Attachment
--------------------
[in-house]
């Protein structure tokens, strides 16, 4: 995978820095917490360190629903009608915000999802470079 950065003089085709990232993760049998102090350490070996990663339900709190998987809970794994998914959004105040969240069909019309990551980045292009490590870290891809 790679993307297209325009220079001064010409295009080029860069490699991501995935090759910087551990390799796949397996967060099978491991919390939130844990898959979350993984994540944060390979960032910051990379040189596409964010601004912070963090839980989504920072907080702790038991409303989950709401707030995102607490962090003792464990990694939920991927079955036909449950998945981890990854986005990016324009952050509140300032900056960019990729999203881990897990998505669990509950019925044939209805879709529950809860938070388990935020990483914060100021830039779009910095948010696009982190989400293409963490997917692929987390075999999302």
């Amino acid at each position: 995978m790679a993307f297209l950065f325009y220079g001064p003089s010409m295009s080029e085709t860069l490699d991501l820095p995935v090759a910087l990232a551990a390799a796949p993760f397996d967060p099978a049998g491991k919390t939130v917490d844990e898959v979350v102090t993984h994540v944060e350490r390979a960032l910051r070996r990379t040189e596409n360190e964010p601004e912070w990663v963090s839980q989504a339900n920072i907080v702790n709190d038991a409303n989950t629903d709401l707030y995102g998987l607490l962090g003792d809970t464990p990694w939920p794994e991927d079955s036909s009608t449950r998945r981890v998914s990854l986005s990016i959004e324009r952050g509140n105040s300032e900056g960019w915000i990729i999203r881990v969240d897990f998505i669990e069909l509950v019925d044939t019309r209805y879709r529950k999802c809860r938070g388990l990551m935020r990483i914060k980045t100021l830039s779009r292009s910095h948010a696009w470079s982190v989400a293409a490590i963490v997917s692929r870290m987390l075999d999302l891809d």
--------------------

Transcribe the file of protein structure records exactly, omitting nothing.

[in-house]
């Protein structure tokens, strides 16, 4: 995978820095917490360190629903009608915000999802470079 950065003089085709990232993760049998102090350490070996990663339900709190998987809970794994998914959004105040969240069909019309990551980045292009490590870290891809 790679993307297209325009220079001064010409295009080029860069490699991501995935090759910087551990390799796949397996967060099978491991919390939130844990898959979350993984994540944060390979960032910051990379040189596409964010601004912070963090839980989504920072907080702790038991409303989950709401707030995102607490962090003792464990990694939920991927079955036909449950998945981890990854986005990016324009952050509140300032900056960019990729999203881990897990998505669990509950019925044939209805879709529950809860938070388990935020990483914060100021830039779009910095948010696009982190989400293409963490997917692929987390075999999302």
């Amino acid at each position: 995978m790679a993307f297209l950065f325009y220079g001064p003089s010409m295009s080029e085709t860069l490699d991501l820095p995935v090759a910087l990232a551990a390799a796949p993760f397996d967060p099978a049998g491991k919390t939130v917490d844990e898959v979350v102090t993984h994540v944060e350490r390979a960032l910051r070996r990379t040189e596409n360190e964010p601004e912070w990663v963090s839980q989504a339900n920072i907080v702790n709190d038991a409303n989950t629903d709401l707030y995102g998987l607490l962090g003792d809970t464990p990694w939920p794994e991927d079955s036909s009608t449950r998945r981890v998914s990854l986005s990016i959004e324009r952050g509140n105040s300032e900056g960019w915000i990729i999203r881990v969240d897990f998505i669990e069909l509950v019925d044939t019309r209805y879709r529950k999802c809860r938070g388990l990551m935020r990483i914060k980045t100021l830039s779009r292009s910095h948010a696009w470079s982190v989400a293409a490590i963490v997917s692929r870290m987390l075999d999302l891809d």